KINGMAN - If reducing your carbon footprint isn't a big enough incentive to "go green," consider this: Last year, Ambient Edge's electric bill for March was $485.
Since then, the heating and cooling company partnered with DeVault Electric, which installed solar panels and high-efficiency lighting for the business in December. With the solar panels, lighting and Ambient Edge's own high-efficiency air-conditioning system, the company's electric bill for March was a scant $24 - and that includes UniSource Electric's $12 minimum metering charge.
And because of federal grants and utility rebates, the solar system installed by DeVault ended up paying for itself, said Ambient Edge owner Steve Lewis.
"It just makes sense, and it's the right thing to do," Lewis said.
Lewis estimates that outfitting his business with solar panels and high-efficiency lighting, along with the HVAC system, will save the business an estimated $60,000 over the next 10 years.
The same rebates and tax credits that helped Ambient Edge save thousands of dollars are also available to homeowners, according to Ken and Tim DeVault, owners of DeVault Electric.
They began installing solar systems around 2 -1/2 years ago. Last year, they installed solar systems in around a dozen homes and a handful of commercial operations, including Ambient Edge.
The systems can cost homeowners anywhere from $2,000-10,000 after tax credits and rebates but can add a value of more than $30,000 to a home. And because the system falls into the renewable energy category, the added value cannot be assessed against the homeowner come tax time, Ken DeVault said.
"Some do it to be green, but really, it's a cost-effective and lucrative investment," he said.
The DeVaults decided to put their money where their mouth is and install a solar system at their building on Bank Street at Northern Avenue earlier this month for all of the same reasons they give their customers.
"We're businessmen," said Tim DeVault. "We wouldn't do this if it didn't make good business sense."
The DeVault's system is worth about $52,000 but will end up only costing $14,000 out-of-pocket. The DeVaults say the savings provided by the system will cover their expenses in about 3-1/2 years.
The DeVaults will even cover the cost of the rebate for customers to keep their upfront costs to a minimum. The tax credits are applied to the homeowner's annual return.
The UniSource credit is expected to run through 2011, and the state and federal credits through at least the end of this year. The systems require minimum maintenance and require only an occasional shower of water to clean off dust and dirt.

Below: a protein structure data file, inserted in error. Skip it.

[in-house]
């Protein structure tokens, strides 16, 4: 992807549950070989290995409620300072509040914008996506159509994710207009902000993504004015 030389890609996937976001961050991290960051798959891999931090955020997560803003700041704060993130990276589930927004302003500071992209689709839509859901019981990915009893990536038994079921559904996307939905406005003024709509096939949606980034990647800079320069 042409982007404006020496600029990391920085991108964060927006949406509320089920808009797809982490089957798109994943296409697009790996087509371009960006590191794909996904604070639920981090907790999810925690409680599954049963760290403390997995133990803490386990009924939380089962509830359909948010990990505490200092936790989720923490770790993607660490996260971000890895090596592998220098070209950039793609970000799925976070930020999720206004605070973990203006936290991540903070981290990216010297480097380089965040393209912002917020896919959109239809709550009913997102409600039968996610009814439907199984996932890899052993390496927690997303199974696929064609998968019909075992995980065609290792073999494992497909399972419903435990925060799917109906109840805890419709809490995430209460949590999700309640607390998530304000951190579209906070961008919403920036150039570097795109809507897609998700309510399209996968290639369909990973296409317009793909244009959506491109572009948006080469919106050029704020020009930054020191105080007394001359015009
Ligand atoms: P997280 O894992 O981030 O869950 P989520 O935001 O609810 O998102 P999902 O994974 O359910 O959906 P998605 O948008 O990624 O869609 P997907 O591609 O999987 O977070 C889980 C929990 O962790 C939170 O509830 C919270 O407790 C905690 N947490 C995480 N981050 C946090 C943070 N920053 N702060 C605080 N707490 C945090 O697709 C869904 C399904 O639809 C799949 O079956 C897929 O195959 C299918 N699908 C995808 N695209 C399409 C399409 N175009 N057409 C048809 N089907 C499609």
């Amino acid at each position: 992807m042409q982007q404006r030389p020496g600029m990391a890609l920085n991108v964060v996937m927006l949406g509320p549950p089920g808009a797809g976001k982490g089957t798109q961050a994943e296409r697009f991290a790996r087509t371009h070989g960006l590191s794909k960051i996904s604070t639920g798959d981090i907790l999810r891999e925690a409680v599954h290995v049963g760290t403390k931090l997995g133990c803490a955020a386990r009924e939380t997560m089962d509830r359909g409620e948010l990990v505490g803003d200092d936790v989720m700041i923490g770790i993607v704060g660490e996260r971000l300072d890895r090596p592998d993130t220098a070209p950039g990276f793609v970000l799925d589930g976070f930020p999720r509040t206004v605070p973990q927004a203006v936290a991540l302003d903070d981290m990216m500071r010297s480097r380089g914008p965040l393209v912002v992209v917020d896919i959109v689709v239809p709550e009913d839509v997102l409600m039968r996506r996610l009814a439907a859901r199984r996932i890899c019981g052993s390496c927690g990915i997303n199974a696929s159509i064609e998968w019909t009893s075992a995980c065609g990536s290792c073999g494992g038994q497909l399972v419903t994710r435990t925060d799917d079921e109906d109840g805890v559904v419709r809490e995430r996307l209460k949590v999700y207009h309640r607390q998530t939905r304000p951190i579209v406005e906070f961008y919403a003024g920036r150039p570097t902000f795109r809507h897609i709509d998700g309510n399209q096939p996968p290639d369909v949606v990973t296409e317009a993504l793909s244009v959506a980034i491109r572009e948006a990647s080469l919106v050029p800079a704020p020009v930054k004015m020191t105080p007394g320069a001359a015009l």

"They're so maintenance-free, once it's up there, you almost forget about it," Ken DeVault said.
Even those who don't choose to go solar can offset their energy costs by making simple changes. The DeVaults say they were able to reduce their utility bill by 30 percent by doing things like unplugging power strips when not in use.
"We call them 'phantom loads,'" Ken DeVault said. "A little coffee maker with its digital clock can draw 5 watts of energy. Add that up over a year, and it draws as much power as a washing machine."
Changes at KHS
It's not just homes and businesses making the switch. DeVault installed energy efficient lighting at all of the Kingman Unified School district's buildings. The switch resulted in a 600,000 kilowatt-hour reduction and a $100,000 annual savings in utility costs. Switching out the old "Exit" signs to LED signage alone saved the district $4,608.
More than 2,438 lights were switched out at Kingman High, which saved $54,000. And the new lights are much more efficient, meaning teachers are actually turning on fewer lights because the ones that are on are brighter.
KUSD was able to secure $23,000 in rebates for the projects from UniSource's Commercial Energy Solutions program, which is available to homeowners as well.
"It really makes a lot of sense," said Tim DeVault. "You're receiving money from your utility provider to lower your monthly and annual bill."
Going green also pays off for the environment, he added. The 450 tons of carbon emissions saved by KUSD would have required around four square miles of the Coconino National Forest, or roughly 14,000 mature pine trees.
"We truly believe in this program because we have seen first-hand the benefits," Tim DeVault said.
To contact DeVault for more information, call (928) 757-7767.